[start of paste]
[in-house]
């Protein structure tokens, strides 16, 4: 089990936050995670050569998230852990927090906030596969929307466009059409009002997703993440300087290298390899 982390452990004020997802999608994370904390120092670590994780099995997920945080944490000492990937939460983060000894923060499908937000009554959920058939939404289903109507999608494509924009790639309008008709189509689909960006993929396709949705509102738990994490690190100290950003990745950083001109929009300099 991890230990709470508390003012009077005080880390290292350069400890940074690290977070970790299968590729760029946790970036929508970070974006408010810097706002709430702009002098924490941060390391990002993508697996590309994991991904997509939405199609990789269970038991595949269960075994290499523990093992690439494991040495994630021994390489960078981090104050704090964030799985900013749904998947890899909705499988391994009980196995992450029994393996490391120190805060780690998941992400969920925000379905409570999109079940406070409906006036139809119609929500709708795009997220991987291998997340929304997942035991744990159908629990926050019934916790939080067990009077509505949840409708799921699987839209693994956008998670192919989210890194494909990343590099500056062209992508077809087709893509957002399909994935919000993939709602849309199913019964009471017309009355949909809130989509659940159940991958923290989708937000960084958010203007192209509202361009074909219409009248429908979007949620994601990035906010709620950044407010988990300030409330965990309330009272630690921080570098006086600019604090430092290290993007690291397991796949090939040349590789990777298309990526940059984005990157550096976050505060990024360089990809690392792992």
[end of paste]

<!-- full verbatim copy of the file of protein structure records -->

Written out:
[in-house]
């Protein structure tokens, strides 16, 4: 089990936050995670050569998230852990927090906030596969929307466009059409009002997703993440300087290298390899 982390452990004020997802999608994370904390120092670590994780099995997920945080944490000492990937939460983060000894923060499908937000009554959920058939939404289903109507999608494509924009790639309008008709189509689909960006993929396709949705509102738990994490690190100290950003990745950083001109929009300099 991890230990709470508390003012009077005080880390290292350069400890940074690290977070970790299968590729760029946790970036929508970070974006408010810097706002709430702009002098924490941060390391990002993508697996590309994991991904997509939405199609990789269970038991595949269960075994290499523990093992690439494991040495994630021994390489960078981090104050704090964030799985900013749904998947890899909705499988391994009980196995992450029994393996490391120190805060780690998941992400969920925000379905409570999109079940406070409906006036139809119609929500709708795009997220991987291998997340929304997942035991744990159908629990926050019934916790939080067990009077509505949840409708799921699987839209693994956008998670192919989210890194494909990343590099500056062209992508077809087709893509957002399909994935919000993939709602849309199913019964009471017309009355949909809130989509659940159940991958923290989708937000960084958010203007192209509202361009074909219409009248429908979007949620994601990035906010709620950044407010988990300030409330965990309330009272630690921080570098006086600019604090430092290290993007690291397991796949090939040349590789990777298309990526940059984005990157550096976050505060990024360089990809690392792992």